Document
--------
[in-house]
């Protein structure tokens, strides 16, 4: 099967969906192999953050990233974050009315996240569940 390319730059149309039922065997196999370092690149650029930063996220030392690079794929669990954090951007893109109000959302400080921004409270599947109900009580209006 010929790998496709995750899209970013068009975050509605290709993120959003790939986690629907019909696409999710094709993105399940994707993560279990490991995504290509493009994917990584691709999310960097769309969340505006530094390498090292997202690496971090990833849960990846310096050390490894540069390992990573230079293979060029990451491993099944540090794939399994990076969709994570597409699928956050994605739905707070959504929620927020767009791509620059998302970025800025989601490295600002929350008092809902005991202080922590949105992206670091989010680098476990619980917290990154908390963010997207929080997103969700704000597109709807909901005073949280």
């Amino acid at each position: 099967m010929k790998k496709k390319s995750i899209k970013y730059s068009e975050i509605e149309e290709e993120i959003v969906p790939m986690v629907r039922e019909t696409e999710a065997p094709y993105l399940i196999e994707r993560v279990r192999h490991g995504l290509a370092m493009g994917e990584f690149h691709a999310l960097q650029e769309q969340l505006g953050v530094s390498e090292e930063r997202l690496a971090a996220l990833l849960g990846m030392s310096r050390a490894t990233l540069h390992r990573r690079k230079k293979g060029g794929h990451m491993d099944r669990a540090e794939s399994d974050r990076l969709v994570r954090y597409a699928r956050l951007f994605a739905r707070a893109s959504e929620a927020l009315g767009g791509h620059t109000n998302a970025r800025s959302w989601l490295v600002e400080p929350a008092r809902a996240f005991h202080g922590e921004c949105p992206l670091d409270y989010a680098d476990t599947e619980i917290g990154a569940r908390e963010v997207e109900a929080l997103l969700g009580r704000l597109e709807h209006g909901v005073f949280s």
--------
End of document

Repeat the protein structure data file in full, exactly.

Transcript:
[in-house]
């Protein structure tokens, strides 16, 4: 099967969906192999953050990233974050009315996240569940 390319730059149309039922065997196999370092690149650029930063996220030392690079794929669990954090951007893109109000959302400080921004409270599947109900009580209006 010929790998496709995750899209970013068009975050509605290709993120959003790939986690629907019909696409999710094709993105399940994707993560279990490991995504290509493009994917990584691709999310960097769309969340505006530094390498090292997202690496971090990833849960990846310096050390490894540069390992990573230079293979060029990451491993099944540090794939399994990076969709994570597409699928956050994605739905707070959504929620927020767009791509620059998302970025800025989601490295600002929350008092809902005991202080922590949105992206670091989010680098476990619980917290990154908390963010997207929080997103969700704000597109709807909901005073949280």
């Amino acid at each position: 099967m010929k790998k496709k390319s995750i899209k970013y730059s068009e975050i509605e149309e290709e993120i959003v969906p790939m986690v629907r039922e019909t696409e999710a065997p094709y993105l399940i196999e994707r993560v279990r192999h490991g995504l290509a370092m493009g994917e990584f690149h691709a999310l960097q650029e769309q969340l505006g953050v530094s390498e090292e930063r997202l690496a971090a996220l990833l849960g990846m030392s310096r050390a490894t990233l540069h390992r990573r690079k230079k293979g060029g794929h990451m491993d099944r669990a540090e794939s399994d974050r990076l969709v994570r954090y597409a699928r956050l951007f994605a739905r707070a893109s959504e929620a927020l009315g767009g791509h620059t109000n998302a970025r800025s959302w989601l490295v600002e400080p929350a008092r809902a996240f005991h202080g922590e921004c949105p992206l670091d409270y989010a680098d476990t599947e619980i917290g990154a569940r908390e963010v997207e109900a929080l997103l969700g009580r704000l597109e709807h209006g909901v005073f949280s």